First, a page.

The war of words between County Executive Mike Hein and County Comptroller Elliott Auerbach escalated this week after Auerbach called on the state attorney general and the Ulster County district attorney to launch a “full-scale investigation” into the Hein administration’s handling of information stored on a county computer system. Auerbach’s call for action comes as the two elected officials traded allegations of misconduct and improper access of county records.
The dispute has been brewing since May when Jose DeLeon Jr. head of the county’s Information Services department launched an investigation based on a tip from the finance department that Auerbach’s staff had been improperly accessing the department’s files. DeLeon’s probe showed that Auerbach’s staff had obtained unlimited “read only” access to all county Finance Department files from a previous Information Services chief. Three members of Auerbach’s staff had used that access to view files without the knowledge of or permission from finance department officials, the probe found.
Among the files viewed were draft versions of responses to comptroller’s office reports and, in one case, communication between the Finance Department and the county attorney. DeLeon’s report also alleges that members of Auerbach’s staff tried, apparently unsuccessfully, to access records of the county executive’s office via a shortcut in the finance department folder.
DeLeon’s investigation also turned up a handful of recordings of phone calls made by Auerbach and a member of his staff. The recordings, which date to 2013, included conversations with county lawmakers, legislative staff and a member of the public which were made without their knowledge. Under state law, it is legal to record any conversation as long as one party to the discussion is aware of the recording. The taping system was installed by the IS department at Auerbach’s request; Auerbach said he made just a handful of recordings before abandoning the system.
In a strongly worded July 26 memo to county Legislature Chairman Ken Ronk, Deputy County Executive Marc Rider accused Auerbach’s staff of unauthorized data breaches of Finance Department information and surreptitious recording of phone conversations. Rider added that Auerbach had refused to turn over a list of network storage devices used by his office and that the office’s actions raised “concerns” over “labor issues and corporate compliance.”
County Executive Mike Hein, meanwhile, said Auerbach’s staff accessed finance department files without going through the usual protocol of informing the department — and outside the scope of any kind of formal auditing process. The files accessed, Hein said, showed a clear pattern of political skullduggery entirely unrelated to any legitimate function of the office. Hein said that county had invested over $1 million in a state-of-the-art financial management system that allowed for full transparency and provided Auerbach with full access to all records needed to fulfill his obligations under the county charter. Using the backdoor access to the finance department’s records, Hein said, was a way for Auerbach’s staff to secretly hunt for politically damaging information about his administration.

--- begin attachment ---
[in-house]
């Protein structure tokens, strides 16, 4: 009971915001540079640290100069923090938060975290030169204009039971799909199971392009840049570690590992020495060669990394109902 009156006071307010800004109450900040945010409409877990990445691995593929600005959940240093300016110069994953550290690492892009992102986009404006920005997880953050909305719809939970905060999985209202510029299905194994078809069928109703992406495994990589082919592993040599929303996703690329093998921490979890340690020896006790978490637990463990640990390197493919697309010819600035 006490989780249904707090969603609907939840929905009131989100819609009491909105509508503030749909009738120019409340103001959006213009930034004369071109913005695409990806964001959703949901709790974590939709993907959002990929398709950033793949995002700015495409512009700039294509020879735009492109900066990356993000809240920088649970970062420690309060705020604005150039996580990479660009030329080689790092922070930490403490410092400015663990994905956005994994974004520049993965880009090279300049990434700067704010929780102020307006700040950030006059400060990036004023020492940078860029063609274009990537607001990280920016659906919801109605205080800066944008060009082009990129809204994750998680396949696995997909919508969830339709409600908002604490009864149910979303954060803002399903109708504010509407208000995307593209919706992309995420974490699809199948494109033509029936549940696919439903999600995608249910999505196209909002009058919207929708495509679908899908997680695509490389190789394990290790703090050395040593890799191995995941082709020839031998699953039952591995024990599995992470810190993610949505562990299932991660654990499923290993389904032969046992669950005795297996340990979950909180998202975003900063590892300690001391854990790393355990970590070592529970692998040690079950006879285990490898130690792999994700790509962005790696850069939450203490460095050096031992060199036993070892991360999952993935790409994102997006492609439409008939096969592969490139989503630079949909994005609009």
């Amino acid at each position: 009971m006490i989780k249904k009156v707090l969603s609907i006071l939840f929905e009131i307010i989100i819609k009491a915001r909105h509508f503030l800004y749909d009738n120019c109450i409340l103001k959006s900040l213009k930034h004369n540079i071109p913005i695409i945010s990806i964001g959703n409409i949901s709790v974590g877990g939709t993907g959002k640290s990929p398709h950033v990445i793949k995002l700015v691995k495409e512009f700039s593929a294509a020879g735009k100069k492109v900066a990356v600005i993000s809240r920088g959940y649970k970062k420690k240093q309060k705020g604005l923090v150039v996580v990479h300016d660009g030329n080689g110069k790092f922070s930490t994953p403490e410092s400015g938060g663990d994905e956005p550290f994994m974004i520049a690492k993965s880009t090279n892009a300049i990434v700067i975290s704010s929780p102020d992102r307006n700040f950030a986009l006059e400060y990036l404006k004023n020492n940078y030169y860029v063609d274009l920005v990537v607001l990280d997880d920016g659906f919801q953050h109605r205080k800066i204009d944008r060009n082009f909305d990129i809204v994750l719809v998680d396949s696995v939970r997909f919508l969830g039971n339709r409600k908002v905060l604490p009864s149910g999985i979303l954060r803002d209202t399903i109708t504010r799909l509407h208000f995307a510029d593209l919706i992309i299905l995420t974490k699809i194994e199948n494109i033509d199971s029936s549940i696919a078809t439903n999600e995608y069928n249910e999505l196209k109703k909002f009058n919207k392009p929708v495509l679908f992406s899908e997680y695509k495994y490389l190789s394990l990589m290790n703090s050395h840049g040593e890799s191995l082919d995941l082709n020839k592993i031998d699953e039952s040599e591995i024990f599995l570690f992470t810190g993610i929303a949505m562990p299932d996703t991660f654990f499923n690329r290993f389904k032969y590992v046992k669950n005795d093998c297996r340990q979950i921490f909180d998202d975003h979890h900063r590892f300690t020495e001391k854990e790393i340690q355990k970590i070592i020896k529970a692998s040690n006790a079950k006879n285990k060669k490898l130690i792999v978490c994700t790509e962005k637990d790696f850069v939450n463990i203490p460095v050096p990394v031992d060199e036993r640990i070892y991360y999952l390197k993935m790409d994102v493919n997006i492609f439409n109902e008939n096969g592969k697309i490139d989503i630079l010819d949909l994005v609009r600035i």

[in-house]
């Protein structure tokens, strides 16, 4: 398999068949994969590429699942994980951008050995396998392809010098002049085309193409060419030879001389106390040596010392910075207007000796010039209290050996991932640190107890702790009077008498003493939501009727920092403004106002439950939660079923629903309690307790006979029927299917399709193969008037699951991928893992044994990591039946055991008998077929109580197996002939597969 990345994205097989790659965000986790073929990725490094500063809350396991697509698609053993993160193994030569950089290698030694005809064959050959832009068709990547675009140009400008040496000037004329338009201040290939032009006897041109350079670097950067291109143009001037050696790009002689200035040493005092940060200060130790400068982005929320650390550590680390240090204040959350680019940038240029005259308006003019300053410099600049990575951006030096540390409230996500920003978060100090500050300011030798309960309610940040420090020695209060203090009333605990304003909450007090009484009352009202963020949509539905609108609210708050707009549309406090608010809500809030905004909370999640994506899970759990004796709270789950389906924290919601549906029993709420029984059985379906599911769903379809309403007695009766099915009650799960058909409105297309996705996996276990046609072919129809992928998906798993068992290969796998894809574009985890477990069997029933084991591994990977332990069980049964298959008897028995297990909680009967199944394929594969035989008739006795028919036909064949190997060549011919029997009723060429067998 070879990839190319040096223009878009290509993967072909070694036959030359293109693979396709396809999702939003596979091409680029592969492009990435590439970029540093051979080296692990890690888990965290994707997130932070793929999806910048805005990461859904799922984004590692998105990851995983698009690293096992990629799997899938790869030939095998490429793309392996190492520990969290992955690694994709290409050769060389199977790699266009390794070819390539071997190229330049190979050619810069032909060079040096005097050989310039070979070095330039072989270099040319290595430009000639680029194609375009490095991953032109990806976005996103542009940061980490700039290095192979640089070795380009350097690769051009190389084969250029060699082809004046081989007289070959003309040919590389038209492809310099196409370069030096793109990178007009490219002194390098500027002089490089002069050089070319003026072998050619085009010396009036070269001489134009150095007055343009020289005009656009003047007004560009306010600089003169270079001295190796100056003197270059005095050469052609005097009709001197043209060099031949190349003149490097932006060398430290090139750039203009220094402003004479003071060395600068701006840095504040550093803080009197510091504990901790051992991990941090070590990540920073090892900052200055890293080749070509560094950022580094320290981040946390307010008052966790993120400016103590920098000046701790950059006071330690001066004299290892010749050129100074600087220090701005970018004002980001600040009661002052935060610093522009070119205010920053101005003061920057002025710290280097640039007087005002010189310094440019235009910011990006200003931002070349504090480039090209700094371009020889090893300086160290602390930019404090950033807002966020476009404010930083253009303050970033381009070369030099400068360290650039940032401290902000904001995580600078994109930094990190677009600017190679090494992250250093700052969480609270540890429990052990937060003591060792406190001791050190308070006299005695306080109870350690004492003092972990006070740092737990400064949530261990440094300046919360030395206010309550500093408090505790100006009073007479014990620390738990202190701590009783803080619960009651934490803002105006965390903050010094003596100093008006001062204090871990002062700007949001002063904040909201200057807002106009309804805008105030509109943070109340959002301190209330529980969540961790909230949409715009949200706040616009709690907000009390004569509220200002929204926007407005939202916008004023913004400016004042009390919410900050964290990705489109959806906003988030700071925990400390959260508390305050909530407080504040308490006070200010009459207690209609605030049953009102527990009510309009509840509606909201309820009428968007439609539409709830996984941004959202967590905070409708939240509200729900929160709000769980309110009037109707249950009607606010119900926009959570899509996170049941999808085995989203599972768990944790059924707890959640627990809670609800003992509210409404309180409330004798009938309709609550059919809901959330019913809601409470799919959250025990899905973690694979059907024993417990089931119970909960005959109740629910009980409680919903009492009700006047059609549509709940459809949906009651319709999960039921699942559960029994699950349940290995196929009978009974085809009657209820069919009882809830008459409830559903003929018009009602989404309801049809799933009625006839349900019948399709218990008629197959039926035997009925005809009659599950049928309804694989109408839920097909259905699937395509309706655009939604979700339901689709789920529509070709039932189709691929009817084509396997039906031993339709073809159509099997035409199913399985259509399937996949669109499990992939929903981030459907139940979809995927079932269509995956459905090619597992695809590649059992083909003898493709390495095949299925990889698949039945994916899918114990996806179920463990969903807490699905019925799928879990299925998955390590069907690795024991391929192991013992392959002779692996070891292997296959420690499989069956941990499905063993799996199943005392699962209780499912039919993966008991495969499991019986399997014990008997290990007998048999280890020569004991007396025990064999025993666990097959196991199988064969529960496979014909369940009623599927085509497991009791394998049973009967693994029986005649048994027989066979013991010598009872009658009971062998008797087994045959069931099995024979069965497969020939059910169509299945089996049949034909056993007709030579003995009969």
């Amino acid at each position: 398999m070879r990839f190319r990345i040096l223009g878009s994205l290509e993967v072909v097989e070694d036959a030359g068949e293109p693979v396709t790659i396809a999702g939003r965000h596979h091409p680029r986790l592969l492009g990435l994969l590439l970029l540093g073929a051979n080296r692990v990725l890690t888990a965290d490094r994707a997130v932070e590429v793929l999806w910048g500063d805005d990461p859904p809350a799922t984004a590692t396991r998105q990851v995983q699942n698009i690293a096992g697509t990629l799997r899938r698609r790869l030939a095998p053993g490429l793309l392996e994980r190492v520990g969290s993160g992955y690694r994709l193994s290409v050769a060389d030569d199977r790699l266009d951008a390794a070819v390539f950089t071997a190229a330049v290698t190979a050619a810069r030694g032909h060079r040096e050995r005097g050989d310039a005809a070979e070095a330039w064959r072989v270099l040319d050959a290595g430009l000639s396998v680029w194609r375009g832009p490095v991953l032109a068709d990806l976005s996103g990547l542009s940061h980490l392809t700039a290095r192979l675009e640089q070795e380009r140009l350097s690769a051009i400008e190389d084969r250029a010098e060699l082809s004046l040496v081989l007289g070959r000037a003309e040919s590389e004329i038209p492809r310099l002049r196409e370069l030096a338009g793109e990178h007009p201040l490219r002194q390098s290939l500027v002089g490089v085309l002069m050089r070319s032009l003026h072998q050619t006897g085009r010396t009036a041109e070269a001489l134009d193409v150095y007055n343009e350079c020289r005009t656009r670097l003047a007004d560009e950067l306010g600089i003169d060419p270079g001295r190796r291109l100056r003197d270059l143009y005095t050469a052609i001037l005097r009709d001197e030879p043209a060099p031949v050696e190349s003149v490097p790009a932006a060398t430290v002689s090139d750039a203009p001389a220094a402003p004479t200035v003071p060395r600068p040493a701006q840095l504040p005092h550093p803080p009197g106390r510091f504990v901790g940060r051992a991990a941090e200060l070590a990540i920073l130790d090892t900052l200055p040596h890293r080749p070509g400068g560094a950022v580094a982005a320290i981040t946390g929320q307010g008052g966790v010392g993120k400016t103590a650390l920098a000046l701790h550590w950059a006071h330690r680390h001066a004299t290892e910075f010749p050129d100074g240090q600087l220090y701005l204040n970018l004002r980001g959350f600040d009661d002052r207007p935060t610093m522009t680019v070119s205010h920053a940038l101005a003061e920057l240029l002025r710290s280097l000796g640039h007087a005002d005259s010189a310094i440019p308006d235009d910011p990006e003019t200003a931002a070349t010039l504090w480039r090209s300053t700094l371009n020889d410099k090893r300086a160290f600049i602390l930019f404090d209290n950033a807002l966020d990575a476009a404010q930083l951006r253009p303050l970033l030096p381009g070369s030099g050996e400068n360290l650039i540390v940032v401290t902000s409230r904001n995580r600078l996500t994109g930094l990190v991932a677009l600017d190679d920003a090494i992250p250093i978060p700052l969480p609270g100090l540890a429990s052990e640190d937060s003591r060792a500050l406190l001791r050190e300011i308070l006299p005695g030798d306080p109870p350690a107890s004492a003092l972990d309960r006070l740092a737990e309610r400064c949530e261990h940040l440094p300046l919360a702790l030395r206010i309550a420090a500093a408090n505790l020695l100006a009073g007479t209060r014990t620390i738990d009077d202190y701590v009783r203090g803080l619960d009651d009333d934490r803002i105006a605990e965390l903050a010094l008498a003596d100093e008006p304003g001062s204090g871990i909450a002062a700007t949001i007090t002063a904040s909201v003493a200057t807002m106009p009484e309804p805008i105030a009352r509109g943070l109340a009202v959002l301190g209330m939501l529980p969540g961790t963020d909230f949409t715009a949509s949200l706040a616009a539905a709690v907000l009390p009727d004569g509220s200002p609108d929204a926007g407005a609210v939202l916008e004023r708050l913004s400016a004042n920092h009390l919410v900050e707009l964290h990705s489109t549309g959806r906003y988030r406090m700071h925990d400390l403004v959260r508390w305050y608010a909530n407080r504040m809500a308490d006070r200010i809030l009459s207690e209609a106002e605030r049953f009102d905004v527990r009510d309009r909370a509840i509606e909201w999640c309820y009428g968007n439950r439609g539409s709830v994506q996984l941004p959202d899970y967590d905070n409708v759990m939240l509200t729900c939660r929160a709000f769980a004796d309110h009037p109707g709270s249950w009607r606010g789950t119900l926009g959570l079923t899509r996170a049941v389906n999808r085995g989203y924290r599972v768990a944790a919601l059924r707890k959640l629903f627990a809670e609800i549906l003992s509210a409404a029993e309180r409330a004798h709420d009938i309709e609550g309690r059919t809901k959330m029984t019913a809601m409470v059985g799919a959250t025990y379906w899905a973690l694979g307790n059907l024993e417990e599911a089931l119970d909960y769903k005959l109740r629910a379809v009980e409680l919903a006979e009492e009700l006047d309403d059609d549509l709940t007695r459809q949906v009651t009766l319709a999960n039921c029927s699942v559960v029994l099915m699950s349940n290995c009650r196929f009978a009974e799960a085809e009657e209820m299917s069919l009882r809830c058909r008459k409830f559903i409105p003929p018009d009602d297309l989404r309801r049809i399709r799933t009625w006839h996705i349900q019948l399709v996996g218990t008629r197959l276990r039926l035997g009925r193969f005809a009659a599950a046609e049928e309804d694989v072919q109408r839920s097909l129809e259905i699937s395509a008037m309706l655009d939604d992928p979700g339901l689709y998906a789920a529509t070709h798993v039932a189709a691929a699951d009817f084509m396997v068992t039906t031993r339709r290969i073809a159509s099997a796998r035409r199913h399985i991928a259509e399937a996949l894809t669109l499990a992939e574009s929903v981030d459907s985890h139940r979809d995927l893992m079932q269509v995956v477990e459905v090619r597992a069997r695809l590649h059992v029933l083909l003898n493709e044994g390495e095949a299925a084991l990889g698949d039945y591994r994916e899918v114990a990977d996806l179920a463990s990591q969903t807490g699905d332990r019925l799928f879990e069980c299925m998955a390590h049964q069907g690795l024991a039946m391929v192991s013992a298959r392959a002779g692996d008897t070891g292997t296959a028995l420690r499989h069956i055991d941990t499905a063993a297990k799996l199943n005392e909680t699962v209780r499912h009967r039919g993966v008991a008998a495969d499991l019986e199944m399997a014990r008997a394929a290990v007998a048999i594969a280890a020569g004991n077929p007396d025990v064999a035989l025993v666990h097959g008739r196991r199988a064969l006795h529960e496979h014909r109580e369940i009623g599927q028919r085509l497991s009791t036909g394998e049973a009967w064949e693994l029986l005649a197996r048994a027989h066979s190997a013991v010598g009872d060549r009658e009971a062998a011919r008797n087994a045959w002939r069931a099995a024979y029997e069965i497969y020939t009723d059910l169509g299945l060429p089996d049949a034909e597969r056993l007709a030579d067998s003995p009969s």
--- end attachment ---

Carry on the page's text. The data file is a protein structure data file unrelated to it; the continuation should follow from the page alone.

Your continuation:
“This is not a matter of access to books and records,” said Hein. “It is now very clear to us that the comptroller has used his office for political purposes. That is borne out by the computer logs.”
In his own memo to county lawmakers dated Aug. 1, Auerbach argues that his staff’s peeks into the finance files were not “unauthorized” because the unrestricted “read only” access had been granted by a prior IS director. In an interview with Ulster Publishing, Auerbach said that permission was granted with the full knowledge of Finance Department officials. Auerbach’s memo goes on to note language in the county charter that gives his office access to all books, records and accounts kept by all county offices “at any time except where precluded by law.”
Auerbach has leveled his own allegations that Hein’s administration had acted improperly by extracting and playing for “unauthorized persons” the files from the 2013 phone calls. Auerbach said that his own computer logs show that the records were accessed 40 times over a two-day period between June 22 and 25. (Hein said the sound files were extracted by IS staff as part of their investigation into the alleged data breach and were entirely in keeping with IS’s mission.
In his letter to state Attorney General Barbara Underwood, Auerbach alleges that Hein, his staff and appointees had failed to protect information and had intentionally violated county confidentiality rules for “less than lawful purposes.” Auerbach wrote that the July 27 memo was part of an ongoing effort to discredit his staff and undermine his office’s ability to function independently. Auerbach had previously sued the administration and the legislature in an unsuccessful effort to undo staff cuts that he claimed made it more difficult to fulfill his duty as the county’s fiscal watchdog.
“This culture is permeated by a pattern of deflection and denigration rather than transparency, consensus and candor,” wrote Auerbach.
Auerbach said his call for outside intervention in his ongoing feud with Hein was an effort to bring an independent set of eyes into the conflict. The call for independent intervention was echoed by legislature Minority Leader Hector Rodriguez (D-New Paltz) who said last week that lawmakers were weighing whether to call on “outside agencies” to examine the hacking allegations.
Another county official who spoke on the condition of anonymity because they did not want to become embroiled in the Hein-Auerbach feud said the dispute only underscored the toxic relationship between the two elected officials.
“It’s real spy-versus-spy stuff,” the source said. “Frankly, neither side comes out looking very good.”